Is your child having trouble with memorizing her times tables? For a lot of children, memorizing the times tables presents no trouble at all. However, for some children, memorizing the times tables seems to be nearly impossible, regardless of how much they practice. If your child is having trouble memorizing the times tables, the information in this article might be just what you need.
You have likely heard before that different children learn in different ways. However, if you have one or more children whose learning styles differ from your own, or from that of their teacher, then this simple fact can be the source of a lot of tears and frustration. My youngest daughter, who is 9, has been struggling and having a lot of trouble memorizing her times tables. Similarly, it took her an entire school year to learn her addition and subtraction facts. As a 4th grader, she should already be quite proficient with her times tables, but we are still working on the 2’s and 3’s. We had been working on these for several weeks, and she had only memorized about half of them.
I realized that it was time to try something different. We homeschool, so I do not put a lot of pressure on my children to learn new concepts quickly. We simply try several approaches, and work on the concept until mastery is achieved. However, as I watched my daughter have so much trouble memorizing the times tables, I knew we needed a different approach.
My daughter is the type of child who loves to draw. She will literally draw for hours and hours, nearly every single day. After doing some Internet research about Creative Learners, I started talking to my daughter about how I could help her overcome the trouble she is having memorizing her times tables. She began spilling out ideas about making each number into its own character. I gently interrupted her, and suggested that she take down a new drawing pad, and draw everything she was thinking. Somehow, I hoped that this would be the key to helping her overcome the trouble she is having memorizing her times tables.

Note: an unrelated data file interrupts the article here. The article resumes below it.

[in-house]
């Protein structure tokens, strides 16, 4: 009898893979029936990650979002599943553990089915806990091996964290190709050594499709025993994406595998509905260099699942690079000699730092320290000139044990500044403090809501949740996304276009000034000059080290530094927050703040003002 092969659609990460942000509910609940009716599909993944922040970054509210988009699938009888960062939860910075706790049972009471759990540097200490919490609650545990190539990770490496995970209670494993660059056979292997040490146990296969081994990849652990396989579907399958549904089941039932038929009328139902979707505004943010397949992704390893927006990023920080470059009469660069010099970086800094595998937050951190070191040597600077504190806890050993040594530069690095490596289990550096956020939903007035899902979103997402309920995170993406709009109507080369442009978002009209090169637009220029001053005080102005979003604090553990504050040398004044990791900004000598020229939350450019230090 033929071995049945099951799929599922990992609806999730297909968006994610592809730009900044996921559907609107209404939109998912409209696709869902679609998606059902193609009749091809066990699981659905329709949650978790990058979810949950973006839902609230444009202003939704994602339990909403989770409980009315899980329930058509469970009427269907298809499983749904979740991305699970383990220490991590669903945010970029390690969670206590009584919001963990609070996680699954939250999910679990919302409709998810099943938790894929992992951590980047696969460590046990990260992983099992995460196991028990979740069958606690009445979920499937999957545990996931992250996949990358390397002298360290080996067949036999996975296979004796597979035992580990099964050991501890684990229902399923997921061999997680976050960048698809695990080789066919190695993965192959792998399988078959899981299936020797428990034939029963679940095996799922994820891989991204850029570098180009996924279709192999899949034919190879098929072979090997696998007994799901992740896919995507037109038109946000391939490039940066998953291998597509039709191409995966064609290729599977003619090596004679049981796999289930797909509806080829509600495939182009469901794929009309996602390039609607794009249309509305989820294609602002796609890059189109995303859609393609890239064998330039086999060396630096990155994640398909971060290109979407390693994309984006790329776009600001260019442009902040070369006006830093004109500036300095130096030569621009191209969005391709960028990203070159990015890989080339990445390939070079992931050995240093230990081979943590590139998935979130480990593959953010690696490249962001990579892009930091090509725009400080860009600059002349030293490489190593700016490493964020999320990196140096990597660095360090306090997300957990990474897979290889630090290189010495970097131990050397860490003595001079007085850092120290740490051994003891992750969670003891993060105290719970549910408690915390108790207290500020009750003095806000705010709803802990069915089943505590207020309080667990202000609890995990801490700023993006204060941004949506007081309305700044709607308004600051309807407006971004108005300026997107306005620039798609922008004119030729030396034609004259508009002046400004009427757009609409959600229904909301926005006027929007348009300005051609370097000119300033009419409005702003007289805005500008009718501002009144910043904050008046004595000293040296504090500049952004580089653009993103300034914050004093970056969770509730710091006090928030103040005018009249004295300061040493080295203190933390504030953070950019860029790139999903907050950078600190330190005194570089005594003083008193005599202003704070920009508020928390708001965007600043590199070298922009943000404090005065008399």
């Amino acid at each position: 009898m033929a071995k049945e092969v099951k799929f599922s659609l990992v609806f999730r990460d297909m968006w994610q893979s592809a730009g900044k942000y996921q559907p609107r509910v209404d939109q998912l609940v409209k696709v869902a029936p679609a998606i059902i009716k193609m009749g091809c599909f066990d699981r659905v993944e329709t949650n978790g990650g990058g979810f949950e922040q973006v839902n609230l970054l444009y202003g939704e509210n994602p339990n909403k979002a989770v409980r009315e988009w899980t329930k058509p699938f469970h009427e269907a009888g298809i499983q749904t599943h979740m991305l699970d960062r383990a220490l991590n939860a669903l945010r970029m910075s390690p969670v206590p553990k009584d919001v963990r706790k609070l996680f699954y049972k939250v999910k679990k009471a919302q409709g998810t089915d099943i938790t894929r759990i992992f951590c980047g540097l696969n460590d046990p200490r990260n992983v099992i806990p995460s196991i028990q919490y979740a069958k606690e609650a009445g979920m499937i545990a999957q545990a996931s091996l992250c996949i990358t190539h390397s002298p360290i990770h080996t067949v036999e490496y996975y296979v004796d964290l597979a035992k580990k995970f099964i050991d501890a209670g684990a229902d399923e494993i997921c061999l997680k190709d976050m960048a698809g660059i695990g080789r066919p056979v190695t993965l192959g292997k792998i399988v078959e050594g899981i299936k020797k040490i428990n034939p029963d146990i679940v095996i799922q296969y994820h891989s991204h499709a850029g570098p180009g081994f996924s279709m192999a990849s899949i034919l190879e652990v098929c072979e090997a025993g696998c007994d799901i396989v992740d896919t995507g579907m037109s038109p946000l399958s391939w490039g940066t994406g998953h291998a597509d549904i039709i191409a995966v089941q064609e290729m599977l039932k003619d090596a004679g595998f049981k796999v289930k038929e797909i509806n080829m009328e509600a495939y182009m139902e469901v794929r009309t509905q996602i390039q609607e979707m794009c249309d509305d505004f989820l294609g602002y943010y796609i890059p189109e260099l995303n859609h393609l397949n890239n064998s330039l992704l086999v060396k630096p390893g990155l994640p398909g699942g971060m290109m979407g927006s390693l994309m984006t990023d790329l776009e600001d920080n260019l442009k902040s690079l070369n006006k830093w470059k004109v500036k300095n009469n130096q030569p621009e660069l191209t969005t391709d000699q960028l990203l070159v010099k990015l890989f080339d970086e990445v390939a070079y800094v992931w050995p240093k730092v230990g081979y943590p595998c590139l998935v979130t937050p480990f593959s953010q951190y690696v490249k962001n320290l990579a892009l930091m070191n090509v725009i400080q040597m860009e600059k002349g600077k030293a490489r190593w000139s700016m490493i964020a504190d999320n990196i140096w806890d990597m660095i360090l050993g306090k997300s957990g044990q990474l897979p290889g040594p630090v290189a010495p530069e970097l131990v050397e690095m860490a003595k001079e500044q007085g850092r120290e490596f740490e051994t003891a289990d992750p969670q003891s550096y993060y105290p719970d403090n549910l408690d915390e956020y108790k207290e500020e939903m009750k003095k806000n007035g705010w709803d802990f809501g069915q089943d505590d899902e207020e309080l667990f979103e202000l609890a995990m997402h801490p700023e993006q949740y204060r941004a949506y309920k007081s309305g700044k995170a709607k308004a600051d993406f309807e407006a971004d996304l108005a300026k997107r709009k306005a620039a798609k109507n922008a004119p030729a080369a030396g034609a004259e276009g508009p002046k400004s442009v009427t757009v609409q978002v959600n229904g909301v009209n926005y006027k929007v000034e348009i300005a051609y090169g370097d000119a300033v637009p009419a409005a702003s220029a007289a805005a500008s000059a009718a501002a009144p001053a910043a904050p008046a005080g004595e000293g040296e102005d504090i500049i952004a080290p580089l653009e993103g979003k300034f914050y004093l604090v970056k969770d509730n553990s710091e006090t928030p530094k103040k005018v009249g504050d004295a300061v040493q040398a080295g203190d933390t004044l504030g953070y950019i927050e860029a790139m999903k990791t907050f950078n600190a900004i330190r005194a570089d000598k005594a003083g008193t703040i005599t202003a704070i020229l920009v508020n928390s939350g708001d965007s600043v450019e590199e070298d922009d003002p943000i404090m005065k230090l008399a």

In less than ten minutes, she had excitedly sketched out half a dozen pairs of numbers. It was obvious to me that something about this approach was clicking with her, and that we may have just found the key to helping her overcome the trouble she’s been having memorizing her times tables. Each pair of numbers (for example, 2×3 or 2×9) had been given arms and legs (and in some cases, matching accessories), along with a story.
Eight and three were drawn with tube socks and gym shoes, sweat flying off their brows, and my daughter explained that, “Three and eight are going jogging, for twenty-four hours“. Three times zero and three times three were drawn as girlfriends who were going out to a club, “Three times one gets in with 9 I.D. cards, but three times zero doesn’t because she has no I.D. card, ” my daughter explained. Her eyes were lit up and she was smiling and laughing, having a fantastic time. And when she closed the cover of the drawing pad, she could remember each and every one of those pictures, and the correct answer that correlated with each. She had made more progress memorizing her times tables in those ten minutes than she had made in four weeks of trying to learn them in the traditional manner of rote memorization.
Personally, I could never have learned times tables in this manner as a child. Truthfully, her method makes no sense to me even as an adult. But it has been highly successful in helping her to overcome her trouble with memorizing the times tables. Additionally, she’s doing what she loves to do, and is having great fun. So, while I am thoroughly relieved that she has overcome her trouble memorizing the times tables, what I am most pleased about is that she is mastering them in a way that brings her joy instead of feelings of repeated failure.
If your child is having trouble memorizing the times tables, consider trying this unique approach. It may not seem conventional, and it may even seem confusing to you if you have a different learning style than your child. However, for children who are constantly drawing and doodling, or who perceive things in a very visual way, encouraging them to create pictures and stories for numbers might be just what you need to help them overcome the trouble they are having memorizing their times tables.